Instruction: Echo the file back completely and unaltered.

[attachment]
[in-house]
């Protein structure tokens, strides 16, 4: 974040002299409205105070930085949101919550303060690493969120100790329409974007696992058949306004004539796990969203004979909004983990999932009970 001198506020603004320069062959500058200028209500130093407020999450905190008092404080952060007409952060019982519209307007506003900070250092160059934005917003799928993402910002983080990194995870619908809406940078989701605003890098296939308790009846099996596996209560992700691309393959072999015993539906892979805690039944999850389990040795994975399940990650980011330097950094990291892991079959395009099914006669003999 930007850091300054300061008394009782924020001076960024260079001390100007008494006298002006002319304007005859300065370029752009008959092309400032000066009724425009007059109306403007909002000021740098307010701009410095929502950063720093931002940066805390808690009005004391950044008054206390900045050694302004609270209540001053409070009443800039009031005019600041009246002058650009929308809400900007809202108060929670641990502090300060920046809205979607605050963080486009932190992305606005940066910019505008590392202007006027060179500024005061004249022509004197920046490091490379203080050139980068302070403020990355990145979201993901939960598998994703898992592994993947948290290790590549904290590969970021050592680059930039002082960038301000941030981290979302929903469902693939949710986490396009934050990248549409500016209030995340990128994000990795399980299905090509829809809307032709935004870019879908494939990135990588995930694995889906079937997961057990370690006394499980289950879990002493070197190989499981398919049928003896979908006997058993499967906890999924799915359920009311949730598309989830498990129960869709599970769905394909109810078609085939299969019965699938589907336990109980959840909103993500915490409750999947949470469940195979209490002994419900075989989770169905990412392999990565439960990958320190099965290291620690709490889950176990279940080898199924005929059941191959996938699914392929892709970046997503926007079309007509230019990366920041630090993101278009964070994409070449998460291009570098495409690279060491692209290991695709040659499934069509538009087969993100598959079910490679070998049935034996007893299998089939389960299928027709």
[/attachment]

[in-house]
């Protein structure tokens, strides 16, 4: 974040002299409205105070930085949101919550303060690493969120100790329409974007696992058949306004004539796990969203004979909004983990999932009970 001198506020603004320069062959500058200028209500130093407020999450905190008092404080952060007409952060019982519209307007506003900070250092160059934005917003799928993402910002983080990194995870619908809406940078989701605003890098296939308790009846099996596996209560992700691309393959072999015993539906892979805690039944999850389990040795994975399940990650980011330097950094990291892991079959395009099914006669003999 930007850091300054300061008394009782924020001076960024260079001390100007008494006298002006002319304007005859300065370029752009008959092309400032000066009724425009007059109306403007909002000021740098307010701009410095929502950063720093931002940066805390808690009005004391950044008054206390900045050694302004609270209540001053409070009443800039009031005019600041009246002058650009929308809400900007809202108060929670641990502090300060920046809205979607605050963080486009932190992305606005940066910019505008590392202007006027060179500024005061004249022509004197920046490091490379203080050139980068302070403020990355990145979201993901939960598998994703898992592994993947948290290790590549904290590969970021050592680059930039002082960038301000941030981290979302929903469902693939949710986490396009934050990248549409500016209030995340990128994000990795399980299905090509829809809307032709935004870019879908494939990135990588995930694995889906079937997961057990370690006394499980289950879990002493070197190989499981398919049928003896979908006997058993499967906890999924799915359920009311949730598309989830498990129960869709599970769905394909109810078609085939299969019965699938589907336990109980959840909103993500915490409750999947949470469940195979209490002994419900075989989770169905990412392999990565439960990958320190099965290291620690709490889950176990279940080898199924005929059941191959996938699914392929892709970046997503926007079309007509230019990366920041630090993101278009964070994409070449998460291009570098495409690279060491692209290991695709040659499934069509538009087969993100598959079910490679070998049935034996007893299998089939389960299928027709």